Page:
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nurdle (third-person singular simple present nurdles, present participle nurdling, simple past and past participle nurdled)

  1. (cricket) To score runs by gently nudging the ball into vacant areas of the field.[2]
  2. (conversation) To gently waffle or muse on a subject which one clearly knows little about.


nurdle (plural nurdles)

  1. (cricket) Such a shot.
  2. A cylindrical shaped pre-production plastic pellet used in manufacturing and packaging.
    • 2015 March 27, Amanda Schupak, “Plastic pellets found in puffin tummies”, in CBS News:
      Puffins on the Isle of May are nibbling on nurdles, the little nuggets that serve as raw materials for plastics manufacturing.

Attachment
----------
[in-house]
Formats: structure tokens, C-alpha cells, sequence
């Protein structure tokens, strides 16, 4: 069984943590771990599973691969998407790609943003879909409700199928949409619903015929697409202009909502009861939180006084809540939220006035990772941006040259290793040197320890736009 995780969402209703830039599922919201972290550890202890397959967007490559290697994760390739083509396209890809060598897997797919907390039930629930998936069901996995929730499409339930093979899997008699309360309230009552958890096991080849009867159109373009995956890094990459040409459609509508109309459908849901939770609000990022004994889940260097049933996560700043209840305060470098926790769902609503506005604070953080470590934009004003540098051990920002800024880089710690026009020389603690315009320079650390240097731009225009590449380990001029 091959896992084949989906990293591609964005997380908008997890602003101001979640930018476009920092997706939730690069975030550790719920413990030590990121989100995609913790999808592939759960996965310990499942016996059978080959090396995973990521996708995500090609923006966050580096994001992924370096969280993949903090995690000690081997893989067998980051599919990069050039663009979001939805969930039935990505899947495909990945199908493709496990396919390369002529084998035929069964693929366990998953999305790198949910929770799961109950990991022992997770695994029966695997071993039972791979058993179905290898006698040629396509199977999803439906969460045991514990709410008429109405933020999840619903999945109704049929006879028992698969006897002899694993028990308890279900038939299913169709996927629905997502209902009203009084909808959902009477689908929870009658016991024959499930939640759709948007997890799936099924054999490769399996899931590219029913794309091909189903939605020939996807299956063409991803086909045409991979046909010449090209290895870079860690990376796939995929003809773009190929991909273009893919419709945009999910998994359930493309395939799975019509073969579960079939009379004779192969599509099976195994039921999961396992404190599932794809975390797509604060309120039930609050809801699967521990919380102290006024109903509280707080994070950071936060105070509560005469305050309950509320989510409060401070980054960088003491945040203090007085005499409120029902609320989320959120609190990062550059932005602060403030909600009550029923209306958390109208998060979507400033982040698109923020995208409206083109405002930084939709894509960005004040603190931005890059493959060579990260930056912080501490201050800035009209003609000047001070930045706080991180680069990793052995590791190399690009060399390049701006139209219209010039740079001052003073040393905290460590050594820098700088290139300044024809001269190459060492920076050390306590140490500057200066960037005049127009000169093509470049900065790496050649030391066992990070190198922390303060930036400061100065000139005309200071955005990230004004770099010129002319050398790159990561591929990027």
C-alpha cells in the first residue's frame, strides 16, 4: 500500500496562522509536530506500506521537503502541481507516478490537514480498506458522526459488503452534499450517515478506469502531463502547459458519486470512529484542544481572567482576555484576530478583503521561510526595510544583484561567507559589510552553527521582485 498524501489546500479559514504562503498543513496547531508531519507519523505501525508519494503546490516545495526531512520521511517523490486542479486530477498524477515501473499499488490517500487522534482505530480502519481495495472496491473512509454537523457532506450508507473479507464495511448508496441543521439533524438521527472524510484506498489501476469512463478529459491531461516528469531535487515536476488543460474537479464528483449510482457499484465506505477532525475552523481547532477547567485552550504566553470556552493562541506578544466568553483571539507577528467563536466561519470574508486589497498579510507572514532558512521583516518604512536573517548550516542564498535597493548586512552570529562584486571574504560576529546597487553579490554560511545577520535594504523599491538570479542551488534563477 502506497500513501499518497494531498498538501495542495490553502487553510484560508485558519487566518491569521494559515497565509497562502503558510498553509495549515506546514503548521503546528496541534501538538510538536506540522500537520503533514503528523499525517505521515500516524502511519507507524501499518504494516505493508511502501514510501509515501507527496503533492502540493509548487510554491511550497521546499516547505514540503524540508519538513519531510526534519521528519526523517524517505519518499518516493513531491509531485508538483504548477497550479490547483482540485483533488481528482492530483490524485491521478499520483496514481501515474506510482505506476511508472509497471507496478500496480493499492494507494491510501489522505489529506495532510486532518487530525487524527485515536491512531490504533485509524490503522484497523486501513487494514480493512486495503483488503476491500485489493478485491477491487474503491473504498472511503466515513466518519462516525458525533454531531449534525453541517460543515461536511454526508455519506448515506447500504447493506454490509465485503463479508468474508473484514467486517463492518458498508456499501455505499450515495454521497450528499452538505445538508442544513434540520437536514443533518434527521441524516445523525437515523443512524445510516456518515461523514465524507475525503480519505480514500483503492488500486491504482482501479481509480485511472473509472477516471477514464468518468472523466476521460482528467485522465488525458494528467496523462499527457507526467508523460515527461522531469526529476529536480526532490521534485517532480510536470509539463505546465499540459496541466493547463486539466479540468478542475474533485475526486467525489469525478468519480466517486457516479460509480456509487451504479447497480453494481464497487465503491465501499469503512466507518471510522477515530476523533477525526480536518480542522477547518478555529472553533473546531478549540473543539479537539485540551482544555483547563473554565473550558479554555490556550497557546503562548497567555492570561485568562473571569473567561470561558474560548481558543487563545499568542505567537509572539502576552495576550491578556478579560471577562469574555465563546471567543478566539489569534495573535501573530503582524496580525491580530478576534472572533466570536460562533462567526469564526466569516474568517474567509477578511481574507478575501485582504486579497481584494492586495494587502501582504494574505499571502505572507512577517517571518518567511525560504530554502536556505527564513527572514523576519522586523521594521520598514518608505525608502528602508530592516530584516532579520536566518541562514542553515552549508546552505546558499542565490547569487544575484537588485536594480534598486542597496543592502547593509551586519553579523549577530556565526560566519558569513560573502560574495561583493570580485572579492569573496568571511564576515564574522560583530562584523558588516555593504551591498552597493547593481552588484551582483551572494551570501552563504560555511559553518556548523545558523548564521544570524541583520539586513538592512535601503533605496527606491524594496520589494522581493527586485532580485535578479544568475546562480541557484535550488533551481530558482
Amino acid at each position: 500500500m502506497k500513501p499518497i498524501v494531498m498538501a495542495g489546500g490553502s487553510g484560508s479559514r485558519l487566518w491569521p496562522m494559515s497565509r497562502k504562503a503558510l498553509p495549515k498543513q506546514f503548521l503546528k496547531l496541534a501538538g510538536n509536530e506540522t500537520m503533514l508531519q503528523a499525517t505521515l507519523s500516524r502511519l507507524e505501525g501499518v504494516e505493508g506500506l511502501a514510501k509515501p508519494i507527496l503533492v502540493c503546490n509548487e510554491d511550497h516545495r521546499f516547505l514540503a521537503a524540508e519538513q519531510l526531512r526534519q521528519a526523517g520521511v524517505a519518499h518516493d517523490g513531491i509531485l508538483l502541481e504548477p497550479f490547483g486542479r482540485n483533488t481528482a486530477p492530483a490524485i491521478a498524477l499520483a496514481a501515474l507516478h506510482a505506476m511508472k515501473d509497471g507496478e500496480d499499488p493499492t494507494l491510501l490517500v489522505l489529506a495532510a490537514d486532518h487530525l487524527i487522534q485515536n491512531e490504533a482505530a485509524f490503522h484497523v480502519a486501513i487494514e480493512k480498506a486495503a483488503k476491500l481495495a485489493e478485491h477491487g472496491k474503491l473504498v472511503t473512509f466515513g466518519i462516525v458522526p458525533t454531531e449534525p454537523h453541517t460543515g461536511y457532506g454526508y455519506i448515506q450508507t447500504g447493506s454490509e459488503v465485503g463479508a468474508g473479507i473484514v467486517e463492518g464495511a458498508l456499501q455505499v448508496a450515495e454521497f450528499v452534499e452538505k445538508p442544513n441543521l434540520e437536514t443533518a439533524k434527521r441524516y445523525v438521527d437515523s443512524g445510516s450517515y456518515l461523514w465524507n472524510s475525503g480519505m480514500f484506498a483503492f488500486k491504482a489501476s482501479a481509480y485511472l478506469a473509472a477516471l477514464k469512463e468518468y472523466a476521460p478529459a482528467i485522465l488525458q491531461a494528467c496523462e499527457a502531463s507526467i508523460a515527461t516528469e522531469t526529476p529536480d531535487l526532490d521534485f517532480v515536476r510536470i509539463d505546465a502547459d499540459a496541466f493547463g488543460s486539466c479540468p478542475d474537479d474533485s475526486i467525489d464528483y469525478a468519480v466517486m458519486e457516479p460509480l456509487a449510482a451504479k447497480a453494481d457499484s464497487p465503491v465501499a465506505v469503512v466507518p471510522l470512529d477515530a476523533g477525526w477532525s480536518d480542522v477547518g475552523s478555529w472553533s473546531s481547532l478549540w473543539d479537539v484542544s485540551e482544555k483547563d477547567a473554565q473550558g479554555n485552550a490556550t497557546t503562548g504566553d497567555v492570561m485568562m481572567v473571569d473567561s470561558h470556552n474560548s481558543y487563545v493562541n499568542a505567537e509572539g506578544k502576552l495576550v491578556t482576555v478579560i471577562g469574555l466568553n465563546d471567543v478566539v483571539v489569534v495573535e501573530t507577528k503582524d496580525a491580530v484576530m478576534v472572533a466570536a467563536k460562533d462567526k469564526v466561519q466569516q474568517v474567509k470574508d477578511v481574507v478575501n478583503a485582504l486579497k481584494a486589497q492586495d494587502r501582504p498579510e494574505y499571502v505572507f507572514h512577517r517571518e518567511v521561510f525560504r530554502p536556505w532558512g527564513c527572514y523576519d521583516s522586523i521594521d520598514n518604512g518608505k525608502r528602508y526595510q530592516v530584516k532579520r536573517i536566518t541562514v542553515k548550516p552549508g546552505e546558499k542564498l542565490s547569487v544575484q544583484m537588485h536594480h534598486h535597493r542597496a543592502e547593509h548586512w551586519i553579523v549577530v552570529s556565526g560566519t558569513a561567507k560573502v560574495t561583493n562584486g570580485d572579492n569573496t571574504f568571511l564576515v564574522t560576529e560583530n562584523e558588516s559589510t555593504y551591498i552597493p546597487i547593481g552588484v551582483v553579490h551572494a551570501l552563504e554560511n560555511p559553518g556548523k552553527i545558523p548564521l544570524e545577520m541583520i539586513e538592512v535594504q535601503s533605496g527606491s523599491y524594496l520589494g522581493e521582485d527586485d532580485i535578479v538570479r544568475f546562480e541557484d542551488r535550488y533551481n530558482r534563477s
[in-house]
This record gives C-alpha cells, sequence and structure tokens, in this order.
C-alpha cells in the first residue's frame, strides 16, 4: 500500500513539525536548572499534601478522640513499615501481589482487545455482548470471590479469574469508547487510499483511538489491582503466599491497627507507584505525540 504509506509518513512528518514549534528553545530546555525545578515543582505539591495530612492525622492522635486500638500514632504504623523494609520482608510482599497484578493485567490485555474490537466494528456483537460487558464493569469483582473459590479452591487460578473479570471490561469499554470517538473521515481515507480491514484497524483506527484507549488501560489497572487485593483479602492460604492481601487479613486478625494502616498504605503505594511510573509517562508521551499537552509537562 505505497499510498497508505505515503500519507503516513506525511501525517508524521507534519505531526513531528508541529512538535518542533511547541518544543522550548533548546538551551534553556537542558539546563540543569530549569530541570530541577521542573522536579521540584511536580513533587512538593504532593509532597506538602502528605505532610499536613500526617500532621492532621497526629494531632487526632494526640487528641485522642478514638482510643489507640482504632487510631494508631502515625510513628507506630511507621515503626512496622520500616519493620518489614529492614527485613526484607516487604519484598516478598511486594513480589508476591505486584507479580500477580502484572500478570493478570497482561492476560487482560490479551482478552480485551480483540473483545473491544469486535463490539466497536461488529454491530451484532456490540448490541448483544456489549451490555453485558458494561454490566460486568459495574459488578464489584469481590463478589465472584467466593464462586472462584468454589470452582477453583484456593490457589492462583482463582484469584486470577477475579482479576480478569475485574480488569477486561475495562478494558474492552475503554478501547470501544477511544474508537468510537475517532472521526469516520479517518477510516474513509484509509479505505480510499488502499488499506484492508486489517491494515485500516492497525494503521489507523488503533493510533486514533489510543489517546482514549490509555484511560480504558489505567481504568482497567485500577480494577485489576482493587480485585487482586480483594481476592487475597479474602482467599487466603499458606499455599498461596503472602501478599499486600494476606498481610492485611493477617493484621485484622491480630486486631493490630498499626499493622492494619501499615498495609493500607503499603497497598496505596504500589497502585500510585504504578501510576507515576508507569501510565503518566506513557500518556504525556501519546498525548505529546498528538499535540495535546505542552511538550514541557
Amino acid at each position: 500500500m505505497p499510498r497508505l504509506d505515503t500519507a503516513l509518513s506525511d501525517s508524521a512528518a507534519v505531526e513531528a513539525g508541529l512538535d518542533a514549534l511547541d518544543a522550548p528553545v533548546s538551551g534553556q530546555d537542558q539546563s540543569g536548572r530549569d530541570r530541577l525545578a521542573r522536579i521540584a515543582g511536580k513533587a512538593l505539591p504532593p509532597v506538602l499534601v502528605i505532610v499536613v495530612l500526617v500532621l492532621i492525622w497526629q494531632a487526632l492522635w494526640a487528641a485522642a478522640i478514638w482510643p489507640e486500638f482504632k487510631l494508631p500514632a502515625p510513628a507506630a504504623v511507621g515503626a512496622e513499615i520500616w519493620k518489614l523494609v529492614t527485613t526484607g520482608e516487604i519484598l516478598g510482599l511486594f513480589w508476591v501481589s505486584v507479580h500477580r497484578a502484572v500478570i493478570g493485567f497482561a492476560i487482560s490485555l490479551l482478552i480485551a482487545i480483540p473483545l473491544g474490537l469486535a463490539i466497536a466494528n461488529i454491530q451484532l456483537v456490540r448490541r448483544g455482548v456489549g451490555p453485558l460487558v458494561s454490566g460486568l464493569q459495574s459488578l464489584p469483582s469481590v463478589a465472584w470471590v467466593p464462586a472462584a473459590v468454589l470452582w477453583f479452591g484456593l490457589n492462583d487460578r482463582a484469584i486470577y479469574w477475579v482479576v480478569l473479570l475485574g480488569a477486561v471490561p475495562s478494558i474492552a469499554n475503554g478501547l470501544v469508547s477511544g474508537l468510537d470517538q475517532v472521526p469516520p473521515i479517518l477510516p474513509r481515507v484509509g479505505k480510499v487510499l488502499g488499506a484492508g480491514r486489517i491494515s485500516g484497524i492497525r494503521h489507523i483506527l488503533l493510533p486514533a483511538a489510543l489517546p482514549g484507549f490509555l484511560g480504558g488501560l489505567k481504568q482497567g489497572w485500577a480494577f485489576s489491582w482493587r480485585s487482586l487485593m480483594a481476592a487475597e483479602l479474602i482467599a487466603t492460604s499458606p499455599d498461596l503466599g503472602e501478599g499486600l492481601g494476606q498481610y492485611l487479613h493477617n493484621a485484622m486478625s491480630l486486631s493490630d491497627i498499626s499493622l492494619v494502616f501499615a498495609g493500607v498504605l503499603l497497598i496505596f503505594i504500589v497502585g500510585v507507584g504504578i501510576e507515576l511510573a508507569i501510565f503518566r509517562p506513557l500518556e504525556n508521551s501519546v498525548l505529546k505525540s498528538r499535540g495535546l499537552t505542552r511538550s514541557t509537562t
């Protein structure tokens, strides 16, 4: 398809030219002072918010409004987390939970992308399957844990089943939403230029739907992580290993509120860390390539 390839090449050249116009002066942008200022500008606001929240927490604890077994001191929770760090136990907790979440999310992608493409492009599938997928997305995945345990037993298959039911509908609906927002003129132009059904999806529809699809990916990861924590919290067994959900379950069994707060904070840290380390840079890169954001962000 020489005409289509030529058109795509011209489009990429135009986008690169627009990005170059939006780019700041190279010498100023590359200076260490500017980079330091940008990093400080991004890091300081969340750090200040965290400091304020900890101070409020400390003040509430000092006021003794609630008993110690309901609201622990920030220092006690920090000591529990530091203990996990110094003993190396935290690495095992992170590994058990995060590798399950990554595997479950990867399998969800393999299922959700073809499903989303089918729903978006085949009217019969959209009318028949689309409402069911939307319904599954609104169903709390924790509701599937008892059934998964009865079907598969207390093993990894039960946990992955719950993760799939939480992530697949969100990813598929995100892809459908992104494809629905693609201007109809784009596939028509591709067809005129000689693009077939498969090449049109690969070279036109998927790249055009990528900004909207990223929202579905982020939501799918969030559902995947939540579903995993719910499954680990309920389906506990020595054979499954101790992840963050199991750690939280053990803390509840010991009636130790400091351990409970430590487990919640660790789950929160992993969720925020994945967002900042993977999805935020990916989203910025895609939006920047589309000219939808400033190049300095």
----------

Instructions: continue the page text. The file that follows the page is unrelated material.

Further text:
• 2022 February 9, Karen McVeigh, “‘Oil spills of our time’: experts sound alarm about plastic lost in cargo ship disasters”, in The Guardian[1], Guardian Media Group, retrieved 2022-02-11, Seascape: the state of our oceans:
      Researchers analysed samples of nurdles and burnt lumps of plastic from four Sri Lankan beaches for heavy metals and various chemicals, including benzotriazole UV-stabilisers, which are used to prevent discoloration in plastics, bisphenols and polyaromatic hydrocarbons (PAHs).
  3. A blob of toothpaste shaped like a wave, often depicted on toothpaste packaging.[3][4]
    • 2010 July 29, Jonathan Stempel, “Colgate, Glaxo sue over toothpaste "nurdle"”, in Reuters:
      Each company is seeking the right to depict, and to stop the other from depicting, a “nurdle,” a wave-shaped toothpaste blob that sits on a toothbrush head.


  1. ^ Language Log 2020-07-19 Nurdles
  2. ^ 1349: "Collingwood picks up the first run after lunch with a nurdle to wide mid-on."
  3. ^
  4. ^ Wall Street Journal, July 29, 2010, "Colgate, GlaxoSmithKline, Set to Battle Over Toothpaste ‘Nurdle’"